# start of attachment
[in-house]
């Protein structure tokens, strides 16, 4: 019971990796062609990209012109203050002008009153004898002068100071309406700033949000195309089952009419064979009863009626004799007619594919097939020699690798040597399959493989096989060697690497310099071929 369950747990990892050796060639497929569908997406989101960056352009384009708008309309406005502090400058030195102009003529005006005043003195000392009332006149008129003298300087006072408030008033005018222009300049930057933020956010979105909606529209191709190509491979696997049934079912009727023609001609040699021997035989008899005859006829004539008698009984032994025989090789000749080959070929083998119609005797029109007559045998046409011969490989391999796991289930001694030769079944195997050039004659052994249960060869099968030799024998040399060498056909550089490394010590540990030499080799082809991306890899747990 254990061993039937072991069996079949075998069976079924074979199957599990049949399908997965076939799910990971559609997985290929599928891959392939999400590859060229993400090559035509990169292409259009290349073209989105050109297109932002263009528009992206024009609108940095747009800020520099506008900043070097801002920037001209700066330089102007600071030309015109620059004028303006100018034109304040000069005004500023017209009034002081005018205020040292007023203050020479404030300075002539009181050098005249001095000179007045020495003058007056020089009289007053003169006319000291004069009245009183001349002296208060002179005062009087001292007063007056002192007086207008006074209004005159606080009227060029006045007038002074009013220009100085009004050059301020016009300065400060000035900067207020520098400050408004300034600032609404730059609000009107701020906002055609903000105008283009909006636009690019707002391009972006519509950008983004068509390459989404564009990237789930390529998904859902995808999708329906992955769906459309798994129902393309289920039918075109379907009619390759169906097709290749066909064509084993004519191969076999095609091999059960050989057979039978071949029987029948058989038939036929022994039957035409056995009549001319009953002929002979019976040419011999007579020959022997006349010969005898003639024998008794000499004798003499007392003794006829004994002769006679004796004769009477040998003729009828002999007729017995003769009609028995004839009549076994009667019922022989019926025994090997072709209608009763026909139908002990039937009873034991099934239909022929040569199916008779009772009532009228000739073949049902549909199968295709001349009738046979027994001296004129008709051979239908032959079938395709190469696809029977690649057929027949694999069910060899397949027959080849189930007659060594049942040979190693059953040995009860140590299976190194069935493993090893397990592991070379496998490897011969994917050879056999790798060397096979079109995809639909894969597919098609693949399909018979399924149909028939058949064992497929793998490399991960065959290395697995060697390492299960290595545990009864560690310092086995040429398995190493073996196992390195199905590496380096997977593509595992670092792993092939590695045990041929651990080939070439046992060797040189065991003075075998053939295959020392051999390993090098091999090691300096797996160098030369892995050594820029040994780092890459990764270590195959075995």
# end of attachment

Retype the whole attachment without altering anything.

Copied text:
[in-house]
């Protein structure tokens, strides 16, 4: 019971990796062609990209012109203050002008009153004898002068100071309406700033949000195309089952009419064979009863009626004799007619594919097939020699690798040597399959493989096989060697690497310099071929 369950747990990892050796060639497929569908997406989101960056352009384009708008309309406005502090400058030195102009003529005006005043003195000392009332006149008129003298300087006072408030008033005018222009300049930057933020956010979105909606529209191709190509491979696997049934079912009727023609001609040699021997035989008899005859006829004539008698009984032994025989090789000749080959070929083998119609005797029109007559045998046409011969490989391999796991289930001694030769079944195997050039004659052994249960060869099968030799024998040399060498056909550089490394010590540990030499080799082809991306890899747990 254990061993039937072991069996079949075998069976079924074979199957599990049949399908997965076939799910990971559609997985290929599928891959392939999400590859060229993400090559035509990169292409259009290349073209989105050109297109932002263009528009992206024009609108940095747009800020520099506008900043070097801002920037001209700066330089102007600071030309015109620059004028303006100018034109304040000069005004500023017209009034002081005018205020040292007023203050020479404030300075002539009181050098005249001095000179007045020495003058007056020089009289007053003169006319000291004069009245009183001349002296208060002179005062009087001292007063007056002192007086207008006074209004005159606080009227060029006045007038002074009013220009100085009004050059301020016009300065400060000035900067207020520098400050408004300034600032609404730059609000009107701020906002055609903000105008283009909006636009690019707002391009972006519509950008983004068509390459989404564009990237789930390529998904859902995808999708329906992955769906459309798994129902393309289920039918075109379907009619390759169906097709290749066909064509084993004519191969076999095609091999059960050989057979039978071949029987029948058989038939036929022994039957035409056995009549001319009953002929002979019976040419011999007579020959022997006349010969005898003639024998008794000499004798003499007392003794006829004994002769006679004796004769009477040998003729009828002999007729017995003769009609028995004839009549076994009667019922022989019926025994090997072709209608009763026909139908002990039937009873034991099934239909022929040569199916008779009772009532009228000739073949049902549909199968295709001349009738046979027994001296004129008709051979239908032959079938395709190469696809029977690649057929027949694999069910060899397949027959080849189930007659060594049942040979190693059953040995009860140590299976190194069935493993090893397990592991070379496998490897011969994917050879056999790798060397096979079109995809639909894969597919098609693949399909018979399924149909028939058949064992497929793998490399991960065959290395697995060697390492299960290595545990009864560690310092086995040429398995190493073996196992390195199905590496380096997977593509595992670092792993092939590695045990041929651990080939070439046992060797040189065991003075075998053939295959020392051999390993090098091999090691300096797996160098030369892995050594820029040994780092890459990764270590195959075995």